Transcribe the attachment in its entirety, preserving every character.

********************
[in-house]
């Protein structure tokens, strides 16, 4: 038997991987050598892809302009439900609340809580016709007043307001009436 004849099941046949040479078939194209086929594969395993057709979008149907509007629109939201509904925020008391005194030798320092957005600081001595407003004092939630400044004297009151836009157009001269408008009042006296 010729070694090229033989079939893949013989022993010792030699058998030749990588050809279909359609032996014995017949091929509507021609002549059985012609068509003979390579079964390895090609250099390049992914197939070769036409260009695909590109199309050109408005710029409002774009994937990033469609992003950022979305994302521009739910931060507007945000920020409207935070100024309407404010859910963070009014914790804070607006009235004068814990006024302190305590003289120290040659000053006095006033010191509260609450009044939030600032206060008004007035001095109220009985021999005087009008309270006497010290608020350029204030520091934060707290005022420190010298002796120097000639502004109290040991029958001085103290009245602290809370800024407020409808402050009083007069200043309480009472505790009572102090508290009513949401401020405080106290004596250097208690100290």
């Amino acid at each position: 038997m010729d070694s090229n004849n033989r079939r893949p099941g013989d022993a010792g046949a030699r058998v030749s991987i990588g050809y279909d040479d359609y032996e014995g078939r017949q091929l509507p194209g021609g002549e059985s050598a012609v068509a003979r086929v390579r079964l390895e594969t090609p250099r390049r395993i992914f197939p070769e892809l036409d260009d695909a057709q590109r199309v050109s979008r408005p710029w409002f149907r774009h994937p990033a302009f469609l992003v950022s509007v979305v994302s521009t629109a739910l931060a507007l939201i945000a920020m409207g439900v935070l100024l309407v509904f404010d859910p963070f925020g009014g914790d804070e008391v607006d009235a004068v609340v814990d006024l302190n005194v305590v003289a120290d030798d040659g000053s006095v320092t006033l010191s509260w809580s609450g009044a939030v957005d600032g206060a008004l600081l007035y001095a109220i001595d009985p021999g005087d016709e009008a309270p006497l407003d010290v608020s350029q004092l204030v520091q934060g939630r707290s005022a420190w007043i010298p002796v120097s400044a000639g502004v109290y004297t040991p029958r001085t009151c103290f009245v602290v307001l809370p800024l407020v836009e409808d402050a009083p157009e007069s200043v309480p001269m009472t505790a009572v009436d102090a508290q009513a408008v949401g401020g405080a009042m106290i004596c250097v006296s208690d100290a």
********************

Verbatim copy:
[in-house]
């Protein structure tokens, strides 16, 4: 038997991987050598892809302009439900609340809580016709007043307001009436 004849099941046949040479078939194209086929594969395993057709979008149907509007629109939201509904925020008391005194030798320092957005600081001595407003004092939630400044004297009151836009157009001269408008009042006296 010729070694090229033989079939893949013989022993010792030699058998030749990588050809279909359609032996014995017949091929509507021609002549059985012609068509003979390579079964390895090609250099390049992914197939070769036409260009695909590109199309050109408005710029409002774009994937990033469609992003950022979305994302521009739910931060507007945000920020409207935070100024309407404010859910963070009014914790804070607006009235004068814990006024302190305590003289120290040659000053006095006033010191509260609450009044939030600032206060008004007035001095109220009985021999005087009008309270006497010290608020350029204030520091934060707290005022420190010298002796120097000639502004109290040991029958001085103290009245602290809370800024407020409808402050009083007069200043309480009472505790009572102090508290009513949401401020405080106290004596250097208690100290």
């Amino acid at each position: 038997m010729d070694s090229n004849n033989r079939r893949p099941g013989d022993a010792g046949a030699r058998v030749s991987i990588g050809y279909d040479d359609y032996e014995g078939r017949q091929l509507p194209g021609g002549e059985s050598a012609v068509a003979r086929v390579r079964l390895e594969t090609p250099r390049r395993i992914f197939p070769e892809l036409d260009d695909a057709q590109r199309v050109s979008r408005p710029w409002f149907r774009h994937p990033a302009f469609l992003v950022s509007v979305v994302s521009t629109a739910l931060a507007l939201i945000a920020m409207g439900v935070l100024l309407v509904f404010d859910p963070f925020g009014g914790d804070e008391v607006d009235a004068v609340v814990d006024l302190n005194v305590v003289a120290d030798d040659g000053s006095v320092t006033l010191s509260w809580s609450g009044a939030v957005d600032g206060a008004l600081l007035y001095a109220i001595d009985p021999g005087d016709e009008a309270p006497l407003d010290v608020s350029q004092l204030v520091q934060g939630r707290s005022a420190w007043i010298p002796v120097s400044a000639g502004v109290y004297t040991p029958r001085t009151c103290f009245v602290v307001l809370p800024l407020v836009e409808d402050a009083p157009e007069s200043v309480p001269m009472t505790a009572v009436d102090a508290q009513a408008v949401g401020g405080a009042m106290i004596c250097v006296s208690d100290a």